Multihoming In The Work From Home Era
Digital tools have become a key pillar in ensuring that Americans can work, socialize, and stream safely. As people download and subscribe to new services, they are often multihoming—or switching between platforms—rather than choosing only one. This increase of multihoming is another example of how the tech sector is as competitive as ever. “Living online,” for many consumers, means trying new platforms and using a diverse array of digital tools—many of which are free. Further:
— Fierce competition amongst video conferencing tools is driving consumers to multihome across platforms, reaping the benefits of multiple services at once.
— Consumers want multiple options for streaming amidst today’s “streaming wars,” motivated by new creative content.
Fierce competition amongst video conferencing tools is driving consumers to multihome across platforms, reaping the benefits of multiple services at once.
The video conferencing platform Zoom, which quickly gained popularity, “established a strong position in a market previously dominated by powerful incumbents,” writes Dirk Auer. “To get to where it is today, Zoom had to compete against long-established firms with vast client bases and far deeper pockets. These include the likes of Microsoft, Cisco, and Google. Further complicating matters, the video communications market exhibits some prima facie traits that are typically associated with the existence of network effects. For instance, the value of Skype to one user depends – at least to some extent – on the number of other people that might be willing to use the network. In these settings, it is often said that positive feedback loops may cause the market to tip in favor of a single firm that is then left with an unassailable market position. Although Zoom still faces significant competitive challenges, it has nonetheless established a strong position in a market previously dominated by powerful incumbents who could theoretically count on network effects to stymie its growth.”
Innovative video conferencing apps have seen a “surge” in downloads across platforms, as noted in Axios. “While none of the top video chat apps in the last couple of weeks are brand new, the surge in new downloads hints that the urge to connect with other folks online is driving people to download apps they didn’t use before. These apps are getting over the hurdle of persuading consumers to download yet another app.”
As consumers switch between platforms, growth in downloads of video conferencing apps has been shared across applications, as noted by App Annie. “As more employees work from home globally, we are seeing strong demand for tools that enable people to feel connected and foster collaboration. Given their free tiers, these apps could also be good tools for businesses that haven’t ordinarily paid for these services.”
The “way we internet” has changed in recent times, with video conferencing apps playing a pivotal role in helping people connect, as noted by Ella Koeze and Nathaniel Popper in the New York Times. “While traditional social media sites have been growing, it seems that we want to do more than just connect through messaging and text — we want to see one another.” This has given a big boost to apps “like Google’s video chatting application, Duo, and Houseparty, which allows groups of friends to join a single video chat and play games together.”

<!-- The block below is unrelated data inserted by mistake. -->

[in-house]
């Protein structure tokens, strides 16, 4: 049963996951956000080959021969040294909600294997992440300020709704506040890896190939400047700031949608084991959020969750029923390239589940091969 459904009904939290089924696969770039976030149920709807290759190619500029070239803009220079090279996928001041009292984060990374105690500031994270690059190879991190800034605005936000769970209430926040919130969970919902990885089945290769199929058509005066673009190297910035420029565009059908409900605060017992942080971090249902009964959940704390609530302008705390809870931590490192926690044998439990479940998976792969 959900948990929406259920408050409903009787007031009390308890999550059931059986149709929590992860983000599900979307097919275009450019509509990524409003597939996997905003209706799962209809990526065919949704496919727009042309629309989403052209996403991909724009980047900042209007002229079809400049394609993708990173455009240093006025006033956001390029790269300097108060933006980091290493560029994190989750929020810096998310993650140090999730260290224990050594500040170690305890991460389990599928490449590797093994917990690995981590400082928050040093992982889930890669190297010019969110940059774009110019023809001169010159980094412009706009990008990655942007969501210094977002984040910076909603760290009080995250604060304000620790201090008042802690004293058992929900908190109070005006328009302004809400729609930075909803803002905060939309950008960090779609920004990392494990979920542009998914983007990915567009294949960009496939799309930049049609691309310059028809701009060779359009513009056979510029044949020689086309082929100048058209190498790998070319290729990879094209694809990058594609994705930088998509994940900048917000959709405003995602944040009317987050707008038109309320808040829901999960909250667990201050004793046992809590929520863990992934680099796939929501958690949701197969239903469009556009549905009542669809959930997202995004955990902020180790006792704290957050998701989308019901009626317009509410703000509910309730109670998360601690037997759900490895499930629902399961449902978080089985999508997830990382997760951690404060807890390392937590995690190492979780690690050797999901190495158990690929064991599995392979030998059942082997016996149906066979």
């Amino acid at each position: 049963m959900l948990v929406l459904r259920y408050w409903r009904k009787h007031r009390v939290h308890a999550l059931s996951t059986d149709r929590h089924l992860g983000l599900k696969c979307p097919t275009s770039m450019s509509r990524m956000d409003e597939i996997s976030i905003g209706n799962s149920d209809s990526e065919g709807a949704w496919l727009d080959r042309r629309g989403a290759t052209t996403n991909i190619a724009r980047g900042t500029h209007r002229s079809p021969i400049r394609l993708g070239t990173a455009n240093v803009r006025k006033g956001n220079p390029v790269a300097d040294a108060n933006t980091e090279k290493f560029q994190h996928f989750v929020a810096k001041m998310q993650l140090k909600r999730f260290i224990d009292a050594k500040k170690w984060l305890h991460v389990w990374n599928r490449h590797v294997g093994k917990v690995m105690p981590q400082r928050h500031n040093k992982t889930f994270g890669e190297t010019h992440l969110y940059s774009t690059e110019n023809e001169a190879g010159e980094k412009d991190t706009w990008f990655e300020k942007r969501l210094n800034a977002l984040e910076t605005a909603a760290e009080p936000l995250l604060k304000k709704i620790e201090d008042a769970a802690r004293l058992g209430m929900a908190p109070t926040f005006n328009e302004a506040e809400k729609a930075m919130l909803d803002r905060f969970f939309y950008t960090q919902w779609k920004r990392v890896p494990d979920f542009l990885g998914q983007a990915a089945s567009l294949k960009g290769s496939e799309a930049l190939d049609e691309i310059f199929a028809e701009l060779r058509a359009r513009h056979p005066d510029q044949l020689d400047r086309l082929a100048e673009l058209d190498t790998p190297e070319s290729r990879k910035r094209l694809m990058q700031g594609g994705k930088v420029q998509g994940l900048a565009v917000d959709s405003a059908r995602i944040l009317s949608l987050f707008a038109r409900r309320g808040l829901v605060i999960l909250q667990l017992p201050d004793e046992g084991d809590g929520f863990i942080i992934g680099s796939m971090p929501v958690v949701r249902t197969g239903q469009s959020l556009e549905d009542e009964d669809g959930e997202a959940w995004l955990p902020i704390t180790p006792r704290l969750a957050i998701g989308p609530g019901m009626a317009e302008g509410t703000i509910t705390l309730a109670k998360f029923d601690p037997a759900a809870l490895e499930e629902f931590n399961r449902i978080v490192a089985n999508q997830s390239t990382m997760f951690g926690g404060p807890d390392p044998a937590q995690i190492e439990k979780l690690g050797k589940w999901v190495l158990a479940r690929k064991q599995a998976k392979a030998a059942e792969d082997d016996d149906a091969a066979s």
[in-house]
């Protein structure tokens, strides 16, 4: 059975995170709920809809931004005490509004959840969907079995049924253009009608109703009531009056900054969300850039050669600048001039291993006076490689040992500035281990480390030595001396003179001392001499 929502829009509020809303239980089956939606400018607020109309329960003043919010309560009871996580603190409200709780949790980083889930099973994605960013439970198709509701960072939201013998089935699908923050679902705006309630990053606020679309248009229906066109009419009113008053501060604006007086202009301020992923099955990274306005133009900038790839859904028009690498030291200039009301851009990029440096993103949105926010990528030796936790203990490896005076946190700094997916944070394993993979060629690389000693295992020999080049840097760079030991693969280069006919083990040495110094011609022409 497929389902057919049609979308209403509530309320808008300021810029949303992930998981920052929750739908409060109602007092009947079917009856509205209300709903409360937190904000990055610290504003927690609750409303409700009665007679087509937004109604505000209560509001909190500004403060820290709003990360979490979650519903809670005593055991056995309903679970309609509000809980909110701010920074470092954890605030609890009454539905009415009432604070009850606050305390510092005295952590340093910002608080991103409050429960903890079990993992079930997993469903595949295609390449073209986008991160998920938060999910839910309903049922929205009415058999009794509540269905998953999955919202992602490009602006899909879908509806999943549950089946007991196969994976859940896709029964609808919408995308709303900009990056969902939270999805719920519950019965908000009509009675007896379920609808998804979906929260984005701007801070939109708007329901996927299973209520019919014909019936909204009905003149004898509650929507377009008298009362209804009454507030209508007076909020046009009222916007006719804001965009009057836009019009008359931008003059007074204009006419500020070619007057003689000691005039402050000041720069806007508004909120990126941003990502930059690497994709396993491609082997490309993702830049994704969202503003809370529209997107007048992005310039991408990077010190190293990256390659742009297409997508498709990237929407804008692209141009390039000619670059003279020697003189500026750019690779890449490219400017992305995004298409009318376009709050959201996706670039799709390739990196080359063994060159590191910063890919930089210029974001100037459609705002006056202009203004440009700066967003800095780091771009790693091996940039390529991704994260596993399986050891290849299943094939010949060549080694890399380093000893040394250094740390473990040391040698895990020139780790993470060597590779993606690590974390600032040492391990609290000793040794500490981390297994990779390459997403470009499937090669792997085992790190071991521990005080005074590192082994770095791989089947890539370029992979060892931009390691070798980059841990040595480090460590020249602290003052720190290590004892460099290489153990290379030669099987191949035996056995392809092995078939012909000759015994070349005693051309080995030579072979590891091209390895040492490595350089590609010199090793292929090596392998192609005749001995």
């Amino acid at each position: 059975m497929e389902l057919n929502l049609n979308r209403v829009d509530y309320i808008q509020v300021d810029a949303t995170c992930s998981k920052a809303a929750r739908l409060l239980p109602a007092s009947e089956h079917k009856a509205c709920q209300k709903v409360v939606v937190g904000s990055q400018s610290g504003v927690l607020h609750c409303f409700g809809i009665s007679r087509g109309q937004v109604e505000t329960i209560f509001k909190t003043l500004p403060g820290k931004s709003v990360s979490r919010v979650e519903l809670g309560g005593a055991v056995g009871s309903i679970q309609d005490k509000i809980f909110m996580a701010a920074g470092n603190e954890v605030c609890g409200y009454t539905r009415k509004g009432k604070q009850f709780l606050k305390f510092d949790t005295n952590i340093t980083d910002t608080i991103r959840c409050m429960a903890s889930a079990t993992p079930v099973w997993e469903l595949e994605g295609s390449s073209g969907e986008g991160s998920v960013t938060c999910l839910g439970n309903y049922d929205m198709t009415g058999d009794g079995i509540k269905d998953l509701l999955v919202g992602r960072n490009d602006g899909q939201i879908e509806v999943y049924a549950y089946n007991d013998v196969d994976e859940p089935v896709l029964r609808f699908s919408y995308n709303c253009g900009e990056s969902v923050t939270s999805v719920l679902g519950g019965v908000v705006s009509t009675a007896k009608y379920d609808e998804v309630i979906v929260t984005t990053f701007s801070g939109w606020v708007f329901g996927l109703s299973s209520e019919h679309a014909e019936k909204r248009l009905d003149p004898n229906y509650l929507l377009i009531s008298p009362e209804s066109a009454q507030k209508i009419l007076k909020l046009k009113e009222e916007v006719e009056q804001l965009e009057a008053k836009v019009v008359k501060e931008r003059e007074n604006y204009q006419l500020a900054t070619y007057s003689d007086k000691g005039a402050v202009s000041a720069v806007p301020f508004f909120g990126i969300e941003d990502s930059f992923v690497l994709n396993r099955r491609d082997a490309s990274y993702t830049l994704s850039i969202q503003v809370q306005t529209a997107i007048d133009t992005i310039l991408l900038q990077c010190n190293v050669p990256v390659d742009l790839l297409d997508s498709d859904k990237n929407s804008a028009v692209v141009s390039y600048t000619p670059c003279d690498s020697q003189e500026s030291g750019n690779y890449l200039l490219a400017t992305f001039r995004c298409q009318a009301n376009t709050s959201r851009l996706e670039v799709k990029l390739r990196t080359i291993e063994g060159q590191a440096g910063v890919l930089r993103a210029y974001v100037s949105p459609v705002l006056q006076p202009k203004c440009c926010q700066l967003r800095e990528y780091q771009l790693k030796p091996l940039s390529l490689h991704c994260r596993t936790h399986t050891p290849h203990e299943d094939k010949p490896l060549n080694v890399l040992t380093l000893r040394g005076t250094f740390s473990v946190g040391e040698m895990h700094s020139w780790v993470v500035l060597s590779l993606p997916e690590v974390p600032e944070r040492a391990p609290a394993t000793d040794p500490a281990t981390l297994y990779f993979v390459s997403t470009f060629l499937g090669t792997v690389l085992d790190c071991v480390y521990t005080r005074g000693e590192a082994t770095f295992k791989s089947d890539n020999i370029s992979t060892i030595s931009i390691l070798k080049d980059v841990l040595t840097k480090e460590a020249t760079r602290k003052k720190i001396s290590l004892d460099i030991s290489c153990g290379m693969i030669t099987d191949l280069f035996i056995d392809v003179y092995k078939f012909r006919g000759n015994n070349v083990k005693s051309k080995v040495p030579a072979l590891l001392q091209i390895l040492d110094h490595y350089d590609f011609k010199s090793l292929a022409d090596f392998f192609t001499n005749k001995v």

Consumers want multiple options for streaming amidst today’s “streaming wars,” motivated by new creative content.
A Wall Street Journal-Harris Poll found consumers are willing to subscribe to more than three streaming services at one time. “Consumers will have choices to make as new entrants join the fray: Americans are willing to spend an average of $44 monthly on streaming video and subscribe to an average of 3.6 services, according to a survey of over 2,000 people in recent days by The Wall Street Journal and the Harris Poll. That is up roughly $14 from what most people pay now.”
Additional streaming subscriptions are often supplementary—rather than rivalrous—of other streaming services, as highlighted in Forbes. “[Americans] are subscribing to additional streaming services, with Disney+ proving to be far and away the most popular choice. Between Saturday, March 14, 2020, and Monday, March 16, 2020, the number of Disney+ signups more than tripled compared to the same period from the week prior, according to data provided exclusively to Forbes from streaming analytics firm Antenna. Coinciding with school closures across the country, the period saw the biggest gain for family-friendly Disney+ in 2020. The trend, according to Antenna cofounder and CEO Rameez Tase, was observed from data collected from opt-in consumer panels. Premium streaming services including HBO Now and Showtime also saw steep gains (90% and 78%, respectively).”